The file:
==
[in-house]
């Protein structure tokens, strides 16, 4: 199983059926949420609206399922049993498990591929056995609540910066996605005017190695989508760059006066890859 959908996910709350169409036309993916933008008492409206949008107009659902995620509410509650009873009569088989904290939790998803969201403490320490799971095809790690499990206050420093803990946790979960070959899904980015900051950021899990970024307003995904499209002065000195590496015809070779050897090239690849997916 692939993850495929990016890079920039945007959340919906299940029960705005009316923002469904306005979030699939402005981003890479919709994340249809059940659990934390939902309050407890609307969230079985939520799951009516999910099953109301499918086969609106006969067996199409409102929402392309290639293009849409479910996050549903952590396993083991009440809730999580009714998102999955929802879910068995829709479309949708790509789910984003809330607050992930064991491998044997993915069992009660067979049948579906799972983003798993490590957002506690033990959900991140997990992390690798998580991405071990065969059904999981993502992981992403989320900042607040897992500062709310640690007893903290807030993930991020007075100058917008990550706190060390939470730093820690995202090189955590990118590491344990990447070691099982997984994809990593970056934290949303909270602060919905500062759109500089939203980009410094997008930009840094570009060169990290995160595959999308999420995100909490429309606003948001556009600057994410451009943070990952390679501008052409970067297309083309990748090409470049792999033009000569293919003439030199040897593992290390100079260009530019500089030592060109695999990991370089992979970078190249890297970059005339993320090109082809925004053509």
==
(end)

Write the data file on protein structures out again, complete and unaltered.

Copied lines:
[in-house]
């Protein structure tokens, strides 16, 4: 199983059926949420609206399922049993498990591929056995609540910066996605005017190695989508760059006066890859 959908996910709350169409036309993916933008008492409206949008107009659902995620509410509650009873009569088989904290939790998803969201403490320490799971095809790690499990206050420093803990946790979960070959899904980015900051950021899990970024307003995904499209002065000195590496015809070779050897090239690849997916 692939993850495929990016890079920039945007959340919906299940029960705005009316923002469904306005979030699939402005981003890479919709994340249809059940659990934390939902309050407890609307969230079985939520799951009516999910099953109301499918086969609106006969067996199409409102929402392309290639293009849409479910996050549903952590396993083991009440809730999580009714998102999955929802879910068995829709479309949708790509789910984003809330607050992930064991491998044997993915069992009660067979049948579906799972983003798993490590957002506690033990959900991140997990992390690798998580991405071990065969059904999981993502992981992403989320900042607040897992500062709310640690007893903290807030993930991020007075100058917008990550706190060390939470730093820690995202090189955590990118590491344990990447070691099982997984994809990593970056934290949303909270602060919905500062759109500089939203980009410094997008930009840094570009060169990290995160595959999308999420995100909490429309606003948001556009600057994410451009943070990952390679501008052409970067297309083309990748090409470049792999033009000569293919003439030199040897593992290390100079260009530019500089030592060109695999990991370089992979970078190249890297970059005339993320090109082809925004053509």